The majority of colorectal cancers have mutations of the ARC (adenomatous polyposis coli) tumor supressor gene or the ?-catenin oncogene, causing ?-catenin accumulation that activates other oncogenes. This project will investigate the interaction of ?-catenin and other signaling molecules in the intestine. Gut-enriched Kr?ppel-like transcriptional factor (GKLF, now called KLF4) is down-regulated in many colon cancer cells and considered to be a candidate tumor suppressor protein;it inhibits intestinal cell proliferation and induces cell differentiation. In contrast, ?-catenin induces intestinal cell proliferation and inhibits differentiation. KLF4 expression is APC-dependent, and its function and expression are inversely correlated with those of ?-catenin. The central hypothesis of this project is that KLF4 inhibits ?-catenin signaling in the differentiated cells;conversely, ?-catenin inhibits KLF4 expression in proliferating cells, so KLF4/??-catenin crosstalk defines the proliferating and differentiating compartments in the intestine. Up- regulation of ?-catenin and down-regulation of KLF4 together contribute to the initiation of colon cancers. To address this hypothesis, we will pursue three Specific Aims, to: 1) Delineate the mechanisms by which KLF4 inhibits ?-catenin signaling using cell-based assays or in vitro-binding assays;2) Determine the mechanisms of APC-regulated KLF4 expression in colon cancer cells and in the intestines of APC-deleted mice;and 3) assess the functional effects of KLF4/??-catenin interactions in human colorectal cancers and in nude mice injected with colon cancer cells with altered KLF4/??-catenin signaling. These experiments should elucidate the role of this important signaling axis in the development and progression of colorectal cancers, and eventually lead to new clinical markers and treatment approaches for this important class of cancers. Health Relevance: Colorectal cancer is the second leading cause of cancer-related deaths in the U.S., with -150,000 new cases and 57,000 deaths annually (about 10% of all cancer deaths), at an estimated annual economic cost greater than $3.5 billion. A better understanding of the signaling pathways contributing to colorectal cancer progression should provide targets for novel therapeutic agents to treat this disease.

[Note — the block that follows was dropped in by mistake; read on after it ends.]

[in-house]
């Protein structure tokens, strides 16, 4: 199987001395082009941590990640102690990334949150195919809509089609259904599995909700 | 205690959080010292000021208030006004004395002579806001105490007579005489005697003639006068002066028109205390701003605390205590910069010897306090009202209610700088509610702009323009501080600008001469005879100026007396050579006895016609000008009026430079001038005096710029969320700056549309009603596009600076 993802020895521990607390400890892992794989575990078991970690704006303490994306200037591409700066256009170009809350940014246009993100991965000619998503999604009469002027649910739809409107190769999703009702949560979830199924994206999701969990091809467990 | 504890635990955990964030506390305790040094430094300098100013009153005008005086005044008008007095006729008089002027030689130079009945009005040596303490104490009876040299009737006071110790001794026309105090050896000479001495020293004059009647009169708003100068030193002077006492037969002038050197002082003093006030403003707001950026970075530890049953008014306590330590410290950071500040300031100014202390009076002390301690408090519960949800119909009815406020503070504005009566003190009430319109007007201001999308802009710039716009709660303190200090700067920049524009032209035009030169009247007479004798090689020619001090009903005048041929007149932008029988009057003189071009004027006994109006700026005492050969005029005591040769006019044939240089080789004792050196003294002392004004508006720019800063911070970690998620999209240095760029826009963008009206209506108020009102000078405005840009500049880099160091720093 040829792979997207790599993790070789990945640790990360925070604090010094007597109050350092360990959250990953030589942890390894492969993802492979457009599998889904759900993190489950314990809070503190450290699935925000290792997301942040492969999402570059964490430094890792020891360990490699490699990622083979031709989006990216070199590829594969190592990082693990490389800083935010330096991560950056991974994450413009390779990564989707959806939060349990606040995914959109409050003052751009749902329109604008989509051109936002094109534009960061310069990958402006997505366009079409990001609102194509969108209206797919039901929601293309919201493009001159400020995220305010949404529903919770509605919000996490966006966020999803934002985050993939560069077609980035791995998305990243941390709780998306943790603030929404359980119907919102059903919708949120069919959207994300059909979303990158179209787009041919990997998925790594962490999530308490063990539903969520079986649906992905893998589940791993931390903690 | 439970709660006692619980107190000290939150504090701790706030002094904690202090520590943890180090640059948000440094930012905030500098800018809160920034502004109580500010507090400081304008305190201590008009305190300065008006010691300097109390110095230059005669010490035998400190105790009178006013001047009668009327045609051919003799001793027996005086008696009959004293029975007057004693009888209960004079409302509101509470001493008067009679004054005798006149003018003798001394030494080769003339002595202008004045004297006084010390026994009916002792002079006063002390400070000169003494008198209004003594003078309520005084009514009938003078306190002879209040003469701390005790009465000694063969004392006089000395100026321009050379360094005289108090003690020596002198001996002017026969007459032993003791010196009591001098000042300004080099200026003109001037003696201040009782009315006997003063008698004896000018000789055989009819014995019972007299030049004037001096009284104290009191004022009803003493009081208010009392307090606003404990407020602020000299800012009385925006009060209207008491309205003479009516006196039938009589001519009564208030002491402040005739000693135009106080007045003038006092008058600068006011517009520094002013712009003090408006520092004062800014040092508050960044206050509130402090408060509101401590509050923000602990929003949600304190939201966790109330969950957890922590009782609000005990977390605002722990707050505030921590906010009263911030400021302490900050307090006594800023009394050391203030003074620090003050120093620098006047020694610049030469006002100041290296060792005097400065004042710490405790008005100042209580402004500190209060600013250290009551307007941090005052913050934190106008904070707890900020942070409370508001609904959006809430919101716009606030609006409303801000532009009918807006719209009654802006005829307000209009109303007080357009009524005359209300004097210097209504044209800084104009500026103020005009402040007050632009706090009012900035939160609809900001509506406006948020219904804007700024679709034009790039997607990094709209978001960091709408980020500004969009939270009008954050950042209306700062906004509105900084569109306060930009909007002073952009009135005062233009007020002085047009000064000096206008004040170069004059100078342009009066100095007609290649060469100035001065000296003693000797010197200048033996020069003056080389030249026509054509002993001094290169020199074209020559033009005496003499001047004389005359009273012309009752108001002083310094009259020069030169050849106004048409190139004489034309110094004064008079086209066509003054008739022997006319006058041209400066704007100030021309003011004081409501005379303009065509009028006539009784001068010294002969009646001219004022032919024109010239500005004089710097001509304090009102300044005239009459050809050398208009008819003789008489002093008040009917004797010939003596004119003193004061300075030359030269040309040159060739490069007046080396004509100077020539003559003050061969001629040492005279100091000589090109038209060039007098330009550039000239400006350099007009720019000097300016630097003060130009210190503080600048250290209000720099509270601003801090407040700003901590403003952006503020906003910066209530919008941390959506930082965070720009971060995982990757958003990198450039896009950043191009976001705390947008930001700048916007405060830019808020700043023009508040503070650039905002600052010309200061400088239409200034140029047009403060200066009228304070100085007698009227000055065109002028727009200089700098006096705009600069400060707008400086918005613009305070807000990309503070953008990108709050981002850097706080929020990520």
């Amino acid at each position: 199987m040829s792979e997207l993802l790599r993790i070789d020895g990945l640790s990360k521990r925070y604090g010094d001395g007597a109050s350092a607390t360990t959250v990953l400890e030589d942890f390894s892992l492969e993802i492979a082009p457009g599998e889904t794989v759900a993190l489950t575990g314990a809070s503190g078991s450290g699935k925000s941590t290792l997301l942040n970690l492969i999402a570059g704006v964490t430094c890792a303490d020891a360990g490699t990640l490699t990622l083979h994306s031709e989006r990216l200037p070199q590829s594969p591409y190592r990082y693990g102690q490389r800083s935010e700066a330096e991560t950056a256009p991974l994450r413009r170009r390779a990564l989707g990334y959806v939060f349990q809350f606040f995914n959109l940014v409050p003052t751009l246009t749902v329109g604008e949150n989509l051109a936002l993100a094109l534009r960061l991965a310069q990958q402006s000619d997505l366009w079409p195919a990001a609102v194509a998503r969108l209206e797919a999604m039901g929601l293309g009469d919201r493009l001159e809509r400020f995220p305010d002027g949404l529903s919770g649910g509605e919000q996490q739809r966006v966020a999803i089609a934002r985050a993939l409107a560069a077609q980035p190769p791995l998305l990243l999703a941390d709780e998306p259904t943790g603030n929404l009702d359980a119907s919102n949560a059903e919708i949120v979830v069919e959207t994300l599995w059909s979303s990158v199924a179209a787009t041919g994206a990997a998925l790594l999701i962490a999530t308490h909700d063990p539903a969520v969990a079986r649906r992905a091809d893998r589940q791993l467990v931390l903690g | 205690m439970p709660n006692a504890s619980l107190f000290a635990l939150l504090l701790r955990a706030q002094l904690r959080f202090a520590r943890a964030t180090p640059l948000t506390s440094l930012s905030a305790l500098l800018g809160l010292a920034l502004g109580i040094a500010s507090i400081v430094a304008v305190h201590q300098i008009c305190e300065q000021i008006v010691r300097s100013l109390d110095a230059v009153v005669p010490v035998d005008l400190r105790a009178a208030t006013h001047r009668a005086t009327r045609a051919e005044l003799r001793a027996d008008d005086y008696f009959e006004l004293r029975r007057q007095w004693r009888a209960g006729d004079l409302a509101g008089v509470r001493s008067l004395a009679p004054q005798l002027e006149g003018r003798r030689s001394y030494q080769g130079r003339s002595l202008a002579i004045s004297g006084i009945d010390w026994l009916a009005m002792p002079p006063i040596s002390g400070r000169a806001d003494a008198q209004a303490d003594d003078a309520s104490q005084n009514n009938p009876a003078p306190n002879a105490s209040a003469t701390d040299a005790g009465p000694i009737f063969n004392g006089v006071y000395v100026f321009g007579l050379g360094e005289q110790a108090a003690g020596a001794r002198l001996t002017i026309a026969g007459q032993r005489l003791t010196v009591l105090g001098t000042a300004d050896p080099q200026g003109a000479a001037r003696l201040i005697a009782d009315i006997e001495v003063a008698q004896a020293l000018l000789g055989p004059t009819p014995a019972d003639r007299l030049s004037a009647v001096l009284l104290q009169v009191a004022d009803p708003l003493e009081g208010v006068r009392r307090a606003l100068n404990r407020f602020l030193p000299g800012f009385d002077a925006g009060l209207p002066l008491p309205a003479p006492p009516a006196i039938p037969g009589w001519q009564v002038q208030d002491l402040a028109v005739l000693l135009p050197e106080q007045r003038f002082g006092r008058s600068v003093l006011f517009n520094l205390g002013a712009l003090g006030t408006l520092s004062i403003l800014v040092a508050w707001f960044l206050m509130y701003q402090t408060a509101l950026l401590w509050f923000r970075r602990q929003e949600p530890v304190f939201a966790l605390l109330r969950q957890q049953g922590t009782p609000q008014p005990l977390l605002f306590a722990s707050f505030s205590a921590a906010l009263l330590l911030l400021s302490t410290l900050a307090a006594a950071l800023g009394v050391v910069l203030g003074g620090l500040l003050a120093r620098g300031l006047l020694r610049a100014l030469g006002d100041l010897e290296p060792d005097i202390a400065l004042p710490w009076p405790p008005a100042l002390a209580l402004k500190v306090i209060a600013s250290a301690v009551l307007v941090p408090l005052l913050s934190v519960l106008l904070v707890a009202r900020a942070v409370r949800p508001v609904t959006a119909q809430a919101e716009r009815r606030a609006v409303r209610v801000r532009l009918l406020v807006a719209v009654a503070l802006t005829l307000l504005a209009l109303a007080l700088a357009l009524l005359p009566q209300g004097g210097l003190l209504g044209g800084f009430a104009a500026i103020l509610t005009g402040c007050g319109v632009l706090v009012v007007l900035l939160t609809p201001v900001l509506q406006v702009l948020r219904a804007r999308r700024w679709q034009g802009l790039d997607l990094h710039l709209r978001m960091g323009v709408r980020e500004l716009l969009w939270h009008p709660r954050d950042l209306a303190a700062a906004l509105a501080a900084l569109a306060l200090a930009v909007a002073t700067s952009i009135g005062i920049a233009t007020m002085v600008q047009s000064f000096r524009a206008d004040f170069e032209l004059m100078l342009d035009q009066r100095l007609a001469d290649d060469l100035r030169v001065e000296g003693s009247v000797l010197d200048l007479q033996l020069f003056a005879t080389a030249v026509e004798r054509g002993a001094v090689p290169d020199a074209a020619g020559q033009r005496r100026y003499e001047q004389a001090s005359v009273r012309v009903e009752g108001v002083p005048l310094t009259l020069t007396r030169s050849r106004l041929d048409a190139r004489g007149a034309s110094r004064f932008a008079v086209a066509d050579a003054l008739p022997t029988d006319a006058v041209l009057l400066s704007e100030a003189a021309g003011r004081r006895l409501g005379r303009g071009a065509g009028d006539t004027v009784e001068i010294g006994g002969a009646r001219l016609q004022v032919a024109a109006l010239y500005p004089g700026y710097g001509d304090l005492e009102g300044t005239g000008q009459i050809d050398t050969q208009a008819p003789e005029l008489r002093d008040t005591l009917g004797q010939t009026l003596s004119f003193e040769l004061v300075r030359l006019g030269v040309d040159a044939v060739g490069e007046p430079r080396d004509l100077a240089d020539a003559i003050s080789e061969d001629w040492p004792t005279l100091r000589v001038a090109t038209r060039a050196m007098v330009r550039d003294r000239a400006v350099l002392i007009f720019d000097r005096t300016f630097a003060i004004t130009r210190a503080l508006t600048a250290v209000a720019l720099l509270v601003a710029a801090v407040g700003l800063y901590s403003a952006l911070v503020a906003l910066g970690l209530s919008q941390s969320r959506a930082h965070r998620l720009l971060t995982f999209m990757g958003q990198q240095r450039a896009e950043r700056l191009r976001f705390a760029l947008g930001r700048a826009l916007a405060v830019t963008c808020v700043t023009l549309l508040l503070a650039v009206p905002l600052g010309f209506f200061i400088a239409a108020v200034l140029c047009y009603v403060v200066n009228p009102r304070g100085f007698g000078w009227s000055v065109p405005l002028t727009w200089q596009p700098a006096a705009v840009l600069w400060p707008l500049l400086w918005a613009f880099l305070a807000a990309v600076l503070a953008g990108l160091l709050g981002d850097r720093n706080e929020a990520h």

National Institute of Health (NIH)
National Institute of Diabetes and Digestive and Kidney Diseases (NIDDK)
Research Project (R01)
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Special Emphasis Panel (ZRG1-DIG-C (02))
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Carrington, Jill L
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University of Kentucky
Schools of Medicine
United States
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